Museum of old Belarusian culture
Museum of old Belarusian culture
The Museum of Old Belarusian Culture at the Institute of Art criticism, Ethnography and Folklore was founded on July 7, 1977 by a decision of the BSSR Academy of Sciences Board. The exposition was opened on May 15, 1979. During 1976—1985, the collections of icon-paintings, carving and sculpture were gathered. About a thousand of Belarusian ethnography relics of the early 20th century were obtained at the History and Ethnography museum of Lithuania. Andrzei Ciechanoviecky (London) donated an 18th century long waistband produced at Lionne manufactory. In 1985, the accessible depository was made, and in the 1990s the Ethnography and Folk Arts of the Chernobyl Zone department was organized.
The museum collections consist of some 6,000 articles from archaeological excavations at sites of ancient Belarusian settlements and burial mounds dating to the periods from Paleolith till the late Middle Ages; of 630 icons (16th – 19th cc.) on wood and canvas, 2 portraits (18th c.), 167 carved sculptures (16th — 19th cc.) and 4 sculptures from the Sapieha family tombstone, ca. 2,500 pieces of folk weaving and embroidery (including over 30 complete sets of folk dress), 515 decorative fabric pieces from 18—19th cc. (including 2 Slutsk waistbands), 1,080 pottery pieces and polychrome tiles, ca. 3,000 arts and crafts’ pieces, 1,020 ethnographic works, over 2,000 relics of ethnography and folk arts taken from the villages settled out after the Chernobyl disaster.
One can mention such works of art here as a unique icon named The Compassion which was made in the 15th century be Nicos Lambudis, master from Greece; the Adoration of the Magi, a Renaissance art work of 16th c.; the Virgin of Jerusalem, late 16th c.; the St. Paraskeva, 1642; the Trinity, 17th c.; the Sapieha family tombstone from Golshany, etc. The Belarusian land is a classical example of interactions between Christian cultures of East and West: local artists combined the Renaissance and Baroque with the Medieval foundation. The distinctive Belarusian icon-painting school was formed finally at the border of 16th and 17th centuries. The icon-painting tradition had been preserved, but the arts in the second half of 17th century were marked by a great diversity. Another school of Belarusian sacral painting of 17th and 18th centuries is presented with sacred images on canvas found in Catholic shrines most often: traits of the Renaissance and the Baroque are typical for them.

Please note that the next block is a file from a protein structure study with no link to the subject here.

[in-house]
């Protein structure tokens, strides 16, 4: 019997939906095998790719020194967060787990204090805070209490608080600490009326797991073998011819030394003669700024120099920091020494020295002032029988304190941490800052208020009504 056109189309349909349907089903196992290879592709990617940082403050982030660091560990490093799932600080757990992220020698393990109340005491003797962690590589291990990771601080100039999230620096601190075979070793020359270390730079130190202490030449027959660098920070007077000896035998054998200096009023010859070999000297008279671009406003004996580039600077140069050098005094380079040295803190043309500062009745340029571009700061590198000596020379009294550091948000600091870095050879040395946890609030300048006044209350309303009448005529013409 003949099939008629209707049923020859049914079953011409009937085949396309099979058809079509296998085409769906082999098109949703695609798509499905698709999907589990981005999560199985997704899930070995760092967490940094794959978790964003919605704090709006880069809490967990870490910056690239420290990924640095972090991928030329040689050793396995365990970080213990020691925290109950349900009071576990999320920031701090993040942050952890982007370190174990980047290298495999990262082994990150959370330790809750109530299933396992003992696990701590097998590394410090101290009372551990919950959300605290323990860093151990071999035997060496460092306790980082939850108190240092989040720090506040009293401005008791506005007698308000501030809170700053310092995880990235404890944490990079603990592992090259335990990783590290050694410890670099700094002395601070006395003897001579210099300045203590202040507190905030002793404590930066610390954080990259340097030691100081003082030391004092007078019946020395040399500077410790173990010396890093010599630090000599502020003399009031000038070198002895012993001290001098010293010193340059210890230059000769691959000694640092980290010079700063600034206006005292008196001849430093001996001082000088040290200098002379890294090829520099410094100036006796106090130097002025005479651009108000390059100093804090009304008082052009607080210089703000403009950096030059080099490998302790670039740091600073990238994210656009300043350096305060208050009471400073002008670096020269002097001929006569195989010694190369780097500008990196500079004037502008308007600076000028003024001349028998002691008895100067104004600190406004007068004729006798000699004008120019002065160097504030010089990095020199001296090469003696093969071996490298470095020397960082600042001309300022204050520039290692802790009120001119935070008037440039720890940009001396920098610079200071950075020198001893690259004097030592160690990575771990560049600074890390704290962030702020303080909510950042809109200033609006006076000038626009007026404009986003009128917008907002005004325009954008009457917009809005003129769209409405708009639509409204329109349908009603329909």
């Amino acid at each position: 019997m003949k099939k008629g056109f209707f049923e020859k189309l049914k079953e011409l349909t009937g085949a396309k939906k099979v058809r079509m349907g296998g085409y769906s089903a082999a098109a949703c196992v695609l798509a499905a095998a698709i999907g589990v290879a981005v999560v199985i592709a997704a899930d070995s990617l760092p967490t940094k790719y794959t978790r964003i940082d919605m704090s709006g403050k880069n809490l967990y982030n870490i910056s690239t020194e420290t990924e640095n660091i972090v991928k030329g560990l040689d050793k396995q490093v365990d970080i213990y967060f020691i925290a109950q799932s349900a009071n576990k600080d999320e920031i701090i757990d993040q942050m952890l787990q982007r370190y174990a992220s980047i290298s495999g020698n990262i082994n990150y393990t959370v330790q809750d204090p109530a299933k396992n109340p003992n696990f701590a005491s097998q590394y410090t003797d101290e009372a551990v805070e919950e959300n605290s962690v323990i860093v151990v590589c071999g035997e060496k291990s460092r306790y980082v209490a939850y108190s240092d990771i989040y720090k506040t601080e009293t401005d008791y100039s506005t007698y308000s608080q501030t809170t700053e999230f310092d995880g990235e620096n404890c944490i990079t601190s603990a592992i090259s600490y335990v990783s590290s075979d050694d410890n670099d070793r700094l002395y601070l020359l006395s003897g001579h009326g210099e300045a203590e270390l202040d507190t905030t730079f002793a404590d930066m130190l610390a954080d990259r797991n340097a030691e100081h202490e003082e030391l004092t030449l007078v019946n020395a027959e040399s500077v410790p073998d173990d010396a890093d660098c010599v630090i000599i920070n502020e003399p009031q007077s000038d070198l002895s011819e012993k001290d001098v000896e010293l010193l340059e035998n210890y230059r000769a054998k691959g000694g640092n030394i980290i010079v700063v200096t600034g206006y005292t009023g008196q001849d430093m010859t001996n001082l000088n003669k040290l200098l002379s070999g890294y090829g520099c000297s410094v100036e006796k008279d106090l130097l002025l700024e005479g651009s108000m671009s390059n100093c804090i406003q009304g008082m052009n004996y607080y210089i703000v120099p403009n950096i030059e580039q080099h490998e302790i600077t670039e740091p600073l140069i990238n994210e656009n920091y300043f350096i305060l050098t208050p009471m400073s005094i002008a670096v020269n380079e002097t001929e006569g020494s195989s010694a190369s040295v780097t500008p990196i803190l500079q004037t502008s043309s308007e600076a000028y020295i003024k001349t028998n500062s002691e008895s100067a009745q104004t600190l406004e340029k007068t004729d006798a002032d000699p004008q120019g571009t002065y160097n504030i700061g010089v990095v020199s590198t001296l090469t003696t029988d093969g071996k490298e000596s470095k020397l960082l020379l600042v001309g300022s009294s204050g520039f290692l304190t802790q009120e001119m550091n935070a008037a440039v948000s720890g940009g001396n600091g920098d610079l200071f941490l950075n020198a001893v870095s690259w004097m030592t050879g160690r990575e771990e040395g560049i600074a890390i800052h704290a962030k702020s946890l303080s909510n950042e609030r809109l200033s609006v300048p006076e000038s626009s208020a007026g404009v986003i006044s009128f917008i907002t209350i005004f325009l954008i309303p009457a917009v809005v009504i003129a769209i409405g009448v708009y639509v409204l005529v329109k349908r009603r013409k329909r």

A separate branch was made of the primitive works from Uniate churches: the simplicity of painting is compensated with their naive realism. The religious sculpture, royal doors and fragments of carving (17th and 18th cc.) give an idea of the skills of Belarusian carvers of the Baroque times.
Metal art works are represented with icon mountings and book frameworks containing picturesque enamel. A collection of old fabrics consists of liturgic clothes: ornate robes, veils, stoles, etc. The Slutsk waistbands and their fragments are of the highest value here. A small collection of Belarusian tiles has been gathered in the museum as well.
The archaeological collection includes some pieces from the Stone Age, objects from various cultures obtained at the excavated sites of ancient settlements and burial mounds, the works produced by craftsmen from such medieval Belarusian towns as Lukoml, Polatsk, Vaukavysk, as well as interesting things brought here from distant places.
The collection of traditional Belarusian textiles kept here is one of the best in the republic. Weaving, embroidery and lacery are widely practiced everywhere in Belarus. The best achievements of Belarusian seamstresses are to be seen in traditional dresses and ritual towels.
These masterpieces reflect the character of Belarusian people, the standards of their spiritual and material life, trade and cultural links with people of other countries. Great attention is paid to regional and local variants of dresses and towels differing in ornaments, compositions and colours.
The ethnographic collection consists of more than 3,000 relics that depict different aspects of everyday life of Belarusians so vividly.
In 2001, the Council of Ministers of Belarus entered the museum collections into the list of objects representing the national and scientific property of the republic.